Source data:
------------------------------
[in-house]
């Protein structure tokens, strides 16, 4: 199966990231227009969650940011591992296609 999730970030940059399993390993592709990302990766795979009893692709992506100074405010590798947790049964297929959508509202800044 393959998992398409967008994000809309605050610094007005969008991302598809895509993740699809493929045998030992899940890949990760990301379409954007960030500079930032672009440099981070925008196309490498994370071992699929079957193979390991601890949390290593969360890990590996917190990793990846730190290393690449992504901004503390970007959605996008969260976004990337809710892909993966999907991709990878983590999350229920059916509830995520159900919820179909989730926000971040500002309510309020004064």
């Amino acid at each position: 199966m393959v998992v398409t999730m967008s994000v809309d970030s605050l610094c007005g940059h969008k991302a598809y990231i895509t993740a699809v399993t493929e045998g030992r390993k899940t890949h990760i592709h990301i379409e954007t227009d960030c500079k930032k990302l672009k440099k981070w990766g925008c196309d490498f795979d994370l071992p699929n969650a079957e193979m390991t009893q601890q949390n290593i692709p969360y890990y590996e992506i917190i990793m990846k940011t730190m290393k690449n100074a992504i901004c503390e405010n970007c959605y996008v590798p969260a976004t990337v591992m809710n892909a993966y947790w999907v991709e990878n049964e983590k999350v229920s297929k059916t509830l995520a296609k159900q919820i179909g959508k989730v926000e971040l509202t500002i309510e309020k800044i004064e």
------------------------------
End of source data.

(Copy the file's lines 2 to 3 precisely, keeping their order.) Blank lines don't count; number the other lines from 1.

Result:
């Protein structure tokens, strides 16, 4: 199966990231227009969650940011591992296609 999730970030940059399993390993592709990302990766795979009893692709992506100074405010590798947790049964297929959508509202800044 393959998992398409967008994000809309605050610094007005969008991302598809895509993740699809493929045998030992899940890949990760990301379409954007960030500079930032672009440099981070925008196309490498994370071992699929079957193979390991601890949390290593969360890990590996917190990793990846730190290393690449992504901004503390970007959605996008969260976004990337809710892909993966999907991709990878983590999350229920059916509830995520159900919820179909989730926000971040500002309510309020004064």
């Amino acid at each position: 199966m393959v998992v398409t999730m967008s994000v809309d970030s605050l610094c007005g940059h969008k991302a598809y990231i895509t993740a699809v399993t493929e045998g030992r390993k899940t890949h990760i592709h990301i379409e954007t227009d960030c500079k930032k990302l672009k440099k981070w990766g925008c196309d490498f795979d994370l071992p699929n969650a079957e193979m390991t009893q601890q949390n290593i692709p969360y890990y590996e992506i917190i990793m990846k940011t730190m290393k690449n100074a992504i901004c503390e405010n970007c959605y996008v590798p969260a976004t990337v591992m809710n892909a993966y947790w999907v991709e990878n049964e983590k999350v229920s297929k059916t509830l995520a296609k159900q919820i179909g959508k989730v926000e971040l509202t500002i309510e309020k800044i004064e």